The sphenoid bone is one of the most fascinating bones in the body. If you were looking at someone and could see their bones, the sphenoid would be behind their eyes and in front of their ears, with the outermost parts (the greater wings) accessible at the temples, and the lowermost parts (the pterygoid processes) being what your internal jaw muscles attach to behind your upper back teeth.

The word sphenoid comes from the Greek for wedge-shaped. Its shape has been likened to a moth, a bat, a butterfly, and a wasp. It definitely has wings! 

Here’s a picture of it, as viewed from the front.

Screen Shot 2018-07-10 at 8.53.53 AM

It’s a central cranial bone that does many important things:

  • it connects to your internal jaw muscles
  • muscles involved in swallowing are attached to it
  • it helps form the orbits of your eyes
  • your optic nerves meet, cross, and pass through it
  • your pituitary (master gland) sits on top of it (in the “sella Turcica” — Turkish saddle!)
  • it contains two air sinuses, the sphenoidal sinuses, which open into the nasal cavity through the ethmoid bone
  • it has openings for major blood vessels and nerves of the head and neck
  • the tentorium cerebelli, part of the membranous system surrounding the central nervous system, attaches to it

The sphenoid has been called the keystone bone of the skull. It touches 12 other cranial bones: the two parietals, two temporals, two zygomas, two palatines, and the frontal, occipital, ethmoid, and vomer.

The occiput is considered the base of the cranium. The place where the sphenoid and occiput meet is called the sphenobasilar joint (SBJ).

You can see the SBJ in the middle of the image below where the orange and yellow bones meet.

Screen Shot 2018-07-10 at 8.58.35 AM

The alignment of this joint is important. William Sutherland, DO, father of cranial osteopathy, believed that the alignment of the entire skeletal system is influenced by the SBJ.

Misalignment of the SBJ obviously affects other cranial bones, which fit closely together, something like a spherical jigsaw puzzle.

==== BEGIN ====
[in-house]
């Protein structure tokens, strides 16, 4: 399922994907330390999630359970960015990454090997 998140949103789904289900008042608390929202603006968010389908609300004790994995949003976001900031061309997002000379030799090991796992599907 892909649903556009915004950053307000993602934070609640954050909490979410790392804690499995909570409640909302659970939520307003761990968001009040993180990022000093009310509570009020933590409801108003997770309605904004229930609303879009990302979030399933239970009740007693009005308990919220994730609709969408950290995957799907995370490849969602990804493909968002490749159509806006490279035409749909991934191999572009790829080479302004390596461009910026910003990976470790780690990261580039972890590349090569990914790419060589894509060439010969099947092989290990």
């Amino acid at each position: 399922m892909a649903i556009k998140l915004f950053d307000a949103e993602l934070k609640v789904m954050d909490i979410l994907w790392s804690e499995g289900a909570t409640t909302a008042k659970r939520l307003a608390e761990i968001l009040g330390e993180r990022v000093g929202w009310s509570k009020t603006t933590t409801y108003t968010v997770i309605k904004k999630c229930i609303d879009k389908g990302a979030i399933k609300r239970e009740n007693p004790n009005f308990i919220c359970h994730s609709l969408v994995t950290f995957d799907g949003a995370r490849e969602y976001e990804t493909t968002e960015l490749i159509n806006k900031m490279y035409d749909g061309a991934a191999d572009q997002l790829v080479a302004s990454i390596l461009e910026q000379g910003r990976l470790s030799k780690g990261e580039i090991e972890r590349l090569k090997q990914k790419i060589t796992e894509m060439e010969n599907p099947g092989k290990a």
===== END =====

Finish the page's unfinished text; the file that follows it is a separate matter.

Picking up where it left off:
If the SBJ is out of alignment, it affects the temporal bones, the upper bones of the temporomandibular joints (TMJs), colored reddish-pink in the image above.

Your internal jaw muscles attach to your sphenoid. In my TMJ Relief sessions, the clinical intraoral work relieves tension in these muscles, helping to release tension affecting the sphenoid and SBJ.

If the bones of the joints are not aligned well, it can also affect the endocrine, nervous, and cardiovascular systems.

Alignment of the SBJ is also a consideration in migraines, headaches, sinus problems, head/neck/back pain, scoliosis, eye movement, and problems with behavior, personality, learning, coordination, hormones, and emotions.

Craniosacral therapists pay a lot of attention to it and can gently help it find better alignment.

Getting this bone and joint properly aligned creates an often-subtle shift that ripples out into more ease and better health.


What to do if you have jaw issues? I offer a 30-minute in-person TMJ consultation to gather information and evaluate your issues. I also teach clenchers an alternative to clenching and provide known ways to stop grinding, from those who succeeded.

These habits are major contributors to TMJ issues, and you can change them.

If you’re not in Austin, I can do the above as well as help you learn what to ask about when seeking TMJ relief near you. Just let me know if you need a phone or Zoom consultation.

I offer a combination TMJ Consultation plus TMJ Relief session in person in Austin, Texas, and in Taos, NM, in sumemrs. The consultation serves as an intake, so I have a better idea of what your issues are and how we’ll measure progress. Your consultation is free when combined with your first TMJ Relief session. This is a two-hour session.

To be fair, when you’ve had TMJ issues for a long time, or they are acute, you may need multiple sessions to retrain your system to retain the ease and alignment, along with doing your homework to stop clenching or grinding your teeth.